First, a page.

More writers and their supporters in Los Angeles and New York speak to the WSWS
10 November 2007
More than 3,000 writers, members of the Writers Guild, and their supporters among actors, directors and other professionals in the film and television industry participated in a rally outside Fox Studios in Los Angeles on Friday. WSWS reporters spoke to a number of participants in the protest.
Mark Alton Brown, a veteran comedy writer, offered his thoughts.
“The critical issue is being paid. If they get paid, we should get paid. Musicians get paid for writing songs and authors get paid for books sold. When we write material, we expect to be paid. We’ve been being paid since 1960. They’re trying to do away with the residual system. They’re trying to crush the guild. They’re trying to break the unions. We’re the sacrificial lambs.
“If they can break us then they can break the Screen Actors Guild, they can break the Directors Guild, we have to all be in this together. All we want is a fair share. Last year, in DVD residuals, they paid out $56 million of DVD residuals on $16 billion of sales. And $56 million to 10,000 writers, say. When Tom Freston was fired at Viacom he was given an $84 million severance package. And they’re saying they can’t afford to pay us $56 million.
“I think it’s greed, and the fact is that there are six major corporations that control all the media in this country. And I think this is all in line with George Bush’s America, which is basically a return to some sort of feudalism where you’ve got the landed gentry and the rest of us are serfs. I think that’s the philosophy, but that philosophy is guided by greed.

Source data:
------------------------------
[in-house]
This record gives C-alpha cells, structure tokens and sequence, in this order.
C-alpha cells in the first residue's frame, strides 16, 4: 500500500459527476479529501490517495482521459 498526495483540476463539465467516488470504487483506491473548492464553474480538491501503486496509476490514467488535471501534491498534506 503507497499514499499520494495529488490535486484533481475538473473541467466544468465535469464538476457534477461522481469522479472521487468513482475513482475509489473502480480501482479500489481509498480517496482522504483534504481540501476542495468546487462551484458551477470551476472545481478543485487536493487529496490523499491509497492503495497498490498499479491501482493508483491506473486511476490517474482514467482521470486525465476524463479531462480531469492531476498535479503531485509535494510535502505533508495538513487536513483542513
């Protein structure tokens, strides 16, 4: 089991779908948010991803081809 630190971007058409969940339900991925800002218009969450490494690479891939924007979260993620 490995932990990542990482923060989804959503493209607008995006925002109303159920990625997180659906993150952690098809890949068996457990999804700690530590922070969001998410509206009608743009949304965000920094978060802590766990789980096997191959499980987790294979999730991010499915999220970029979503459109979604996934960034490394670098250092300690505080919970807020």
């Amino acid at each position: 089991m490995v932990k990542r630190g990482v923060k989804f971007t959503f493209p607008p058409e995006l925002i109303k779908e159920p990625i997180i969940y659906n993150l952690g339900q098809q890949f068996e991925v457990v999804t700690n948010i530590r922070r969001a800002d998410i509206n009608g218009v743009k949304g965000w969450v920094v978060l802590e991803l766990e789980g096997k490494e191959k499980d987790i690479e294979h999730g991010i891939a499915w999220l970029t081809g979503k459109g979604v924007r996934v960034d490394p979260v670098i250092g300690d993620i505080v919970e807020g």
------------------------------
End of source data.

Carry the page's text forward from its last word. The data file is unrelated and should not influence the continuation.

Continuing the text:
“Well, the impact of the control of these big companies is that they control the message. So the impact is that we can march out here and we can make our voices heard, but when you turn on the news it’s not favorable to us at all. They control all the major news outlets. And the impact is that with fewer voices, fewer and fewer voices are heard. What we’re getting is the opinion of six very powerful men who control these major media conglomerates.
“I’m a comedy writer. I write half-hour situation comedies. I’ve been in the business for 19 years. I’ve worked steadily for 19 years. And I’ve seen my pay diminish over those 19 years because every year they plead that they can’t pay any more; they’re hemorrhaging money and yet the CEOs keep taking home larger and larger and larger packages.
“I joined the guild right at the tail-end of the ’88 strike. That was a long divisive strike. That was my understanding. I came in late. I wasn’t privy to what was going on internally in the guild during the strike. But I think the feeling was that basically we got screwed in ’88. We capitulated because there was no way out and we want to rectify that at this point.